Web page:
Monday, 12 July 2021

Cryptocoryne x purpurea (Dennerle)

Cryptocoryne xpurpurea (Dennerle) spathe
  Cryptocoryne xpurpurea (Dennerle) spathe

 Cryptocoryne xpurpurea (Dennerle) spathe in planted tank

Dennerle describe this variety as:

 " a natural hybrid between Cryptocoryne griffithii and Cryptocoryne cordata. The variety described here comes from Borneo and has remarkable marbling on the leaf blades."

Not to be confused with Cryptocoryne purpurea which is a very different species of Crypt.  "Purpurea" is from the latin for purple and I have seen this plant growing in conditions where the mottling on the leaves takes on a distinct purple hue... or perhaps its named for the colour of the limb on the spathe *shrug*.  Its doing very well in this 45cm cube tank with a substrate of aquarium sand mixed with a little red clay and a fist-full of aquasoil.  I find its is very slow to get established - but once happy it will take off and spread via runners. The mottling on the leaves is more apparent in nutrient stressed plants. The Cordata group often flower in deep tanks where the spathes never break the surface of the water. This one is putting on a good show at 36cm in length but I suspect its not going to get long enough to reach the surface.

Tuesday, 7 August 2018

Cryptocoryne cordata var. siamensis "evae" spathe in jar culture

 Cryptocoryne cordata var. siamensis "evae" has been grown in Austrlia for decades. Cryptocoryne evae is an old names that is now considered a synonym of Cryptocoryne cordata var. siamensis.  This plant has much darker leaves in emersed culture compared to the submersed grown. 

This is a cutting from a plant I got just over a year ago.  Growing in a little peat and dirt in the bottom of a Moccona coffee jar.  I removed the plastic seal from the lid to allow a little gas exchage and the jar sits on my window sill.  I haven't lifted the lid for 6 months... low maintenance indeed and the plant appears happy.

Thursday, 2 November 2017

The Cryptarium

Made from a 6x2x2 aquarium that could no longer be used for water because the silicon holding the braces gave way.  I removed the bracing and rolled the tank onto its side so the opening is now on the front.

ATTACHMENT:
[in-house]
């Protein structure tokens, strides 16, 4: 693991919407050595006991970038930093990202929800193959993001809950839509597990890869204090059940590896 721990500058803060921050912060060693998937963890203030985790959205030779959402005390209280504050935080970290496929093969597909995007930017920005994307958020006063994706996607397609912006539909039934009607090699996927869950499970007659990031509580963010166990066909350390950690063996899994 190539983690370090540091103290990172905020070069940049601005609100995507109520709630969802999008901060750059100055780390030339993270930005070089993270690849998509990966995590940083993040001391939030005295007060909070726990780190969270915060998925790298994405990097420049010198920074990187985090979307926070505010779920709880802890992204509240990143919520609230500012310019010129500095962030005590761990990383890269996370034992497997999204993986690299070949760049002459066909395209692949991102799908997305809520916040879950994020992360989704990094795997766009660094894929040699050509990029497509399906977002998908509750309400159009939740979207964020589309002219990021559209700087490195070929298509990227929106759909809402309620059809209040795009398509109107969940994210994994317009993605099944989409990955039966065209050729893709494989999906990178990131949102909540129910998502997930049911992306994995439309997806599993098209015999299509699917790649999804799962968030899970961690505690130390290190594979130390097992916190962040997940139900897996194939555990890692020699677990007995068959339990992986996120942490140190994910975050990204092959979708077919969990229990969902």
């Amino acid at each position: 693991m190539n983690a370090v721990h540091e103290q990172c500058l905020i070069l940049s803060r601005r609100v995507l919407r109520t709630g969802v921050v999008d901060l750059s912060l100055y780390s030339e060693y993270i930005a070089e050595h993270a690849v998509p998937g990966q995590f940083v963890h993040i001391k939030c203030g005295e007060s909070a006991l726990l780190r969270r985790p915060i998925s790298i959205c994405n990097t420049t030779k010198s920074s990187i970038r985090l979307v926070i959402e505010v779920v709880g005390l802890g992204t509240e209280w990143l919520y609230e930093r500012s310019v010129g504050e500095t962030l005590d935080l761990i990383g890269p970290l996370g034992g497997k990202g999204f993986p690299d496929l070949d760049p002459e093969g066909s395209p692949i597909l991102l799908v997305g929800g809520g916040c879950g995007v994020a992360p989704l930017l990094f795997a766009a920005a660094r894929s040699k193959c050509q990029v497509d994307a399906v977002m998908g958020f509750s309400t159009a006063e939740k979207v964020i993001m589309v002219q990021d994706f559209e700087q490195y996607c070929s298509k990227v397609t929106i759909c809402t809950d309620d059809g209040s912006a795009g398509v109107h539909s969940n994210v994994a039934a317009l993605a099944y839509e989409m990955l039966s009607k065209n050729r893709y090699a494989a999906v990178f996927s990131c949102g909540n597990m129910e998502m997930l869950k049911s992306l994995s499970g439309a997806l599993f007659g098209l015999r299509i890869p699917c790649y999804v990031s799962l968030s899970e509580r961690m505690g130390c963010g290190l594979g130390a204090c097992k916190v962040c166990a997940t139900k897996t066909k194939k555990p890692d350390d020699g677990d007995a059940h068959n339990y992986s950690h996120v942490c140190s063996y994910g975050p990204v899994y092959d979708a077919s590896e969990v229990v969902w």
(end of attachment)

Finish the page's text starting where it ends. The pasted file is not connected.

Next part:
A new piece of polished glass is siliconed across the bottom of the opening to hold the water.   The opening is closed off by a piece of twin-wall polycarbonate with a couple of cable grommets installed as vents and handles.  On a hot day the afternoon sun through the window was pushing the air temp to 40+C before the vents were installed.  Some corrugated translucent polycarbontate sits between the tank and the window to diffuse the direct sun.

To keep it neat and tidy I mounted the heater in a DIY PVC external enclosure in the cabinet.  The base of the tank is drilled at each end and bulkheads are installed that allow a loop of 16/22mm hose lagged with closed cell foam to connect the tank to the heater chamber.  It works by thermosiphon without a pump.  Hot water rises from the heater into the tank at one end and cooler water sinks out of the bulkead at the other end of the tank and circulates back down to the heater.  The heater is set to 20C.

This new growing space replaces a couple of the polystyrene boxes I was using.

Large aquarium for growing emersed crypts

Large aquarium for growing emersed crypts

Large aquarium for growing emersed crypts

lots of emersed crypts

external DIY heater chamber made from PVC pipe

Wednesday, 1 November 2017

The "Baptism Tub" Cryptarium

A church was selling this "Baptism Tub" on ebay- its a big industrial plastic tub that I've put on a base of milk crates with a timber frame around it to stop it bowing out from the pressure of the water inside.  I'm growing crypts on a row of inverted milk crates inside the tub.  This allows the tub to hold a large volume of water to help stabilise the temperature.  We have vary variable weather here and my glasshouse temperature fluctuates wildly and can get screaming hot in summer.  A sheet of greenhouse plastic over the top keeps the warmth and humidity in while its cool... but in summer I'll switch to shadecloth so it breathes a bit better and I have some misters on a timer to cool the air down.  In winter I'll have to put a heater in the tub as its common for the water to get below 7C.

a big tub for growing emersed cryptocoryne
a big tub for growing emersed cryptocoryne
emersed cryptocoryne growing in a big plastic tub